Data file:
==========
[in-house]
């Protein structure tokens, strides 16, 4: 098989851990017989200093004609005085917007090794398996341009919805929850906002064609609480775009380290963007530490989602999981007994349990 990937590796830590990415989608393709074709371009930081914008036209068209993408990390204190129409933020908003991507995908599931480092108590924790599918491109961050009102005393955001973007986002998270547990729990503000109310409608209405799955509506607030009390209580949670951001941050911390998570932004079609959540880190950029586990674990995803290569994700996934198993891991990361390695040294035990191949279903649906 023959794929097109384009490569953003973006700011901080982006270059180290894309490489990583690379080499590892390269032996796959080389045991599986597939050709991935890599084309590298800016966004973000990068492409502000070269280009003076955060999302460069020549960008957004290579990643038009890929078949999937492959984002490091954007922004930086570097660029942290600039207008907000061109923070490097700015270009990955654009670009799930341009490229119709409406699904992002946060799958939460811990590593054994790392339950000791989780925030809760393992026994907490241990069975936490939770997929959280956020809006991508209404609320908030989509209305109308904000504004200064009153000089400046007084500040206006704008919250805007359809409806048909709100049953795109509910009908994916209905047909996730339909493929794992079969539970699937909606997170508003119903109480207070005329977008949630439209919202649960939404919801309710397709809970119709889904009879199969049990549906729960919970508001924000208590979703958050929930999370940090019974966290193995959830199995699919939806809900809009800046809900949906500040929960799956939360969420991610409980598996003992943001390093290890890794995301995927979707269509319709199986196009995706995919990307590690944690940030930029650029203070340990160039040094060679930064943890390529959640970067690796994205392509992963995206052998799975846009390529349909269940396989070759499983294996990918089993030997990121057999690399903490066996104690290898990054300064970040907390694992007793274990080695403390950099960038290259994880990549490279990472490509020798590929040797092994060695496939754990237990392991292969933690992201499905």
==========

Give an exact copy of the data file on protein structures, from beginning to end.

[in-house]
């Protein structure tokens, strides 16, 4: 098989851990017989200093004609005085917007090794398996341009919805929850906002064609609480775009380290963007530490989602999981007994349990 990937590796830590990415989608393709074709371009930081914008036209068209993408990390204190129409933020908003991507995908599931480092108590924790599918491109961050009102005393955001973007986002998270547990729990503000109310409608209405799955509506607030009390209580949670951001941050911390998570932004079609959540880190950029586990674990995803290569994700996934198993891991990361390695040294035990191949279903649906 023959794929097109384009490569953003973006700011901080982006270059180290894309490489990583690379080499590892390269032996796959080389045991599986597939050709991935890599084309590298800016966004973000990068492409502000070269280009003076955060999302460069020549960008957004290579990643038009890929078949999937492959984002490091954007922004930086570097660029942290600039207008907000061109923070490097700015270009990955654009670009799930341009490229119709409406699904992002946060799958939460811990590593054994790392339950000791989780925030809760393992026994907490241990069975936490939770997929959280956020809006991508209404609320908030989509209305109308904000504004200064009153000089400046007084500040206006704008919250805007359809409806048909709100049953795109509910009908994916209905047909996730339909493929794992079969539970699937909606997170508003119903109480207070005329977008949630439209919202649960939404919801309710397709809970119709889904009879199969049990549906729960919970508001924000208590979703958050929930999370940090019974966290193995959830199995699919939806809900809009800046809900949906500040929960799956939360969420991610409980598996003992943001390093290890890794995301995927979707269509319709199986196009995706995919990307590690944690940030930029650029203070340990160039040094060679930064943890390529959640970067690796994205392509992963995206052998799975846009390529349909269940396989070759499983294996990918089993030997990121057999690399903490066996104690290898990054300064970040907390694992007793274990080695403390950099960038290259994880990549490279990472490509020798590929040797092994060695496939754990237990392991292969933690992201499905």